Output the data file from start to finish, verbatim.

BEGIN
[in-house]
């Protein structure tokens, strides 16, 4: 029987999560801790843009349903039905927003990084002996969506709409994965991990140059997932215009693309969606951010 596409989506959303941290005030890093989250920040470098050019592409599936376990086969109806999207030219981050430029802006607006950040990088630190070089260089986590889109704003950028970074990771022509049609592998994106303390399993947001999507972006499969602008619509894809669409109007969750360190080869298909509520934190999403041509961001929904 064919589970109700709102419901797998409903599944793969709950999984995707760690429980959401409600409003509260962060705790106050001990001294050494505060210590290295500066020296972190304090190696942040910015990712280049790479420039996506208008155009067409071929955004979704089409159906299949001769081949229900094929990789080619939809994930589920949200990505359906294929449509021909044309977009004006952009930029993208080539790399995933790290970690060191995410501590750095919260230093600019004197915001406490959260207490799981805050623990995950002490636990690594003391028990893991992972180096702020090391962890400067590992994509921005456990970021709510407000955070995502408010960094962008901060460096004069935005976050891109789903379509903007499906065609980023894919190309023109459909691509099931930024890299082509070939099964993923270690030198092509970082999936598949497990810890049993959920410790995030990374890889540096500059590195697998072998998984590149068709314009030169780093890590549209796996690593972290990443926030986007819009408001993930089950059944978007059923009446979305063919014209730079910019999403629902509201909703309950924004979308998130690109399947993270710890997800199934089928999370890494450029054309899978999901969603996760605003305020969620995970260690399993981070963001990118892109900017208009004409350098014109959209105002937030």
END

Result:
[in-house]
């Protein structure tokens, strides 16, 4: 029987999560801790843009349903039905927003990084002996969506709409994965991990140059997932215009693309969606951010 596409989506959303941290005030890093989250920040470098050019592409599936376990086969109806999207030219981050430029802006607006950040990088630190070089260089986590889109704003950028970074990771022509049609592998994106303390399993947001999507972006499969602008619509894809669409109007969750360190080869298909509520934190999403041509961001929904 064919589970109700709102419901797998409903599944793969709950999984995707760690429980959401409600409003509260962060705790106050001990001294050494505060210590290295500066020296972190304090190696942040910015990712280049790479420039996506208008155009067409071929955004979704089409159906299949001769081949229900094929990789080619939809994930589920949200990505359906294929449509021909044309977009004006952009930029993208080539790399995933790290970690060191995410501590750095919260230093600019004197915001406490959260207490799981805050623990995950002490636990690594003391028990893991992972180096702020090391962890400067590992994509921005456990970021709510407000955070995502408010960094962008901060460096004069935005976050891109789903379509903007499906065609980023894919190309023109459909691509099931930024890299082509070939099964993923270690030198092509970082999936598949497990810890049993959920410790995030990374890889540096500059590195697998072998998984590149068709314009030169780093890590549209796996690593972290990443926030986007819009408001993930089950059944978007059923009446979305063919014209730079910019999403629902509201909703309950924004979308998130690109399947993270710890997800199934089928999370890494450029054309899978999901969603996760605003305020969620995970260690399993981070963001990118892109900017208009004409350098014109959209105002937030």